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Posts Tagged ‘slang’

by Jake Beus

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November 8th, 2011

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Spanish slang should not be a focus of your Spanish study, but it can helpful and fun to learn. It is a part of conversational Spanish that can’t be ignored. It’s important to learn the basics of conversational Spanish and learn bits of Spanish slang here and there in the process. For today, here is a list of Spanish slang expressions using the word “cada”. Remember that some of these expressions may not be too common in certain countries and regions, but they are more popular in others. Be sure to ask the natives if what you said “tiene sentido”, or makes sense.

a cada rato | all the time, frequently
Me pides la hora a cada rato. (You keep asking me what time it is all the time.)
Mis hijos se enferman y estornudan a cada rato. (My kids get sick and sneeze all the time.)

cada muerte de un obispo | once in a blue moon
Tomo cerveza cada muerte de un obispo. (I drink beer once in a blue moon.)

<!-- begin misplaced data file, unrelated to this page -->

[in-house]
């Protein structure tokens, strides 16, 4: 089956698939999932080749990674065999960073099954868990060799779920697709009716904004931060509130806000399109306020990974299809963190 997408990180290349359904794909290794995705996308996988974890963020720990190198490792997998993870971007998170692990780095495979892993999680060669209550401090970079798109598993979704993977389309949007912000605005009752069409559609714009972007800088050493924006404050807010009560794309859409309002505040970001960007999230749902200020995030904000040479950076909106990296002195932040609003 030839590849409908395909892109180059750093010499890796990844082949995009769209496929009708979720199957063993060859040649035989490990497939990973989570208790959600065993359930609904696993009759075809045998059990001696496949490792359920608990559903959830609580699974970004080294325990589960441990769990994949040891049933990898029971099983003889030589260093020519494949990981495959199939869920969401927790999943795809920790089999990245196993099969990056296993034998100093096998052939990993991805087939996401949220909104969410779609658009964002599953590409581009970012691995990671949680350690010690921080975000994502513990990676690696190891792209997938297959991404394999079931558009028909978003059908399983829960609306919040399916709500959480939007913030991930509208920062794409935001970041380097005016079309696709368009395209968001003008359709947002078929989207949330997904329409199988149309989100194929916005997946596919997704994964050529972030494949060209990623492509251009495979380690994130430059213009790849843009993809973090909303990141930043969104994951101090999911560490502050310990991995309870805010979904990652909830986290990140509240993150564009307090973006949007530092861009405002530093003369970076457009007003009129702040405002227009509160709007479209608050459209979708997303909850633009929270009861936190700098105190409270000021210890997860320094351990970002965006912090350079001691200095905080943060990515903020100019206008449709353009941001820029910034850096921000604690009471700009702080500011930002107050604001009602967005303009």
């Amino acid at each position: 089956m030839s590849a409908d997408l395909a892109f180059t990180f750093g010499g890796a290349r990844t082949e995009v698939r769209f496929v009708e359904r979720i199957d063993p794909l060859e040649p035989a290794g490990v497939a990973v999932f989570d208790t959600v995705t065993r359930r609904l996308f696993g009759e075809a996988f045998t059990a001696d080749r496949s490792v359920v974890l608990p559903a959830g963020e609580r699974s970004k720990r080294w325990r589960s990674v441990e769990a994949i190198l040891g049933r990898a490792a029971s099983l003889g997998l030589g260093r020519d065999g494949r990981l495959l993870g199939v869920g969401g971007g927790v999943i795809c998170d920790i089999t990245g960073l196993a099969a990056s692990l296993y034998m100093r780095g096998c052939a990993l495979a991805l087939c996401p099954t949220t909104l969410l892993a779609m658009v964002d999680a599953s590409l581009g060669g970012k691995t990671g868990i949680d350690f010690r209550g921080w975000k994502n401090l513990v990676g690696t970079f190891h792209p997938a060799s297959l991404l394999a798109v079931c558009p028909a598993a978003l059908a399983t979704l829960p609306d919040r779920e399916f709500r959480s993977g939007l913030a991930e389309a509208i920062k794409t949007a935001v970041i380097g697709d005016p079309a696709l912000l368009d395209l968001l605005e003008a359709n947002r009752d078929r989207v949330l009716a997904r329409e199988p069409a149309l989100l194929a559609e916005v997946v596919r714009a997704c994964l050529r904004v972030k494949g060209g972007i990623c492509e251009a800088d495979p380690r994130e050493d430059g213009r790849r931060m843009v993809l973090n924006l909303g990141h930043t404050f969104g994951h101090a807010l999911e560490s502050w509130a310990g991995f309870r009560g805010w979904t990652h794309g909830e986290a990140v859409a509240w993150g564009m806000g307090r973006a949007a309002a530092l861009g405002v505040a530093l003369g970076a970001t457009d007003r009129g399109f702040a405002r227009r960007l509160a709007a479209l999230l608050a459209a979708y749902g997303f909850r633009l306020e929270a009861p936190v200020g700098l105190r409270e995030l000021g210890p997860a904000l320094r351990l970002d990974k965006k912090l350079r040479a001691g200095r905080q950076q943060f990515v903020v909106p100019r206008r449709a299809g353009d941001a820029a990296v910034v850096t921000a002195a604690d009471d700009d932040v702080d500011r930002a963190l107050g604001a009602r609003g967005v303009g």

Trabajo más de cuarenta horas cada muerte de un obispo. (I work more than 40 hours once in a blue moon.

a cada instante | every other minute, constantly
A cada instante se le ocurre una buena idea. (He is constantly coming up with good ideas.)
A cada instante necesita ir al baño. (Every other minute she needs to go to the bathroom.)

cada oveja con su pareja | in twos, all paired up, everyone with a partner
Pasamos tres días en México y cada oveja fue con su pareja. (We spent 3 days in Mexico and all of us paired up.)
Salimos a la ciudad y cada oveja fue con su pareja. (We went out to the city and everyone paired up.)

cada loco con su tema | It’s his/her hobbyhorse, he’s/she’s running it into the ground, expression used when someone is too insistent about something
Dejémoslo que hable; cada loco con su tema. (Let’s let him talk; it’s his hobby horse.)
Mi jefe siempre habla de su idea; cada loco con su tema. (My boss always talks about his idea. He’s too insistent about it.)

cada quien se rasque con sus propias uñas | Everyone for himself or herself, alone without support
No les vamos a dar de comer, cada quien se rasque con sus propias uñas. (We aren’t going to feed you. Everyone for himself or herself.)
No hay transporte al congreso. Nos han dicho que cada quien se rasque con sus propias uñas. (There’s no transportation to the conference. They have told us everyone for himself or herself.)

The Spanish phrase I have heard the most out of all of these is “a cada rato”. Which one have you heard the most? Which is your favorite?

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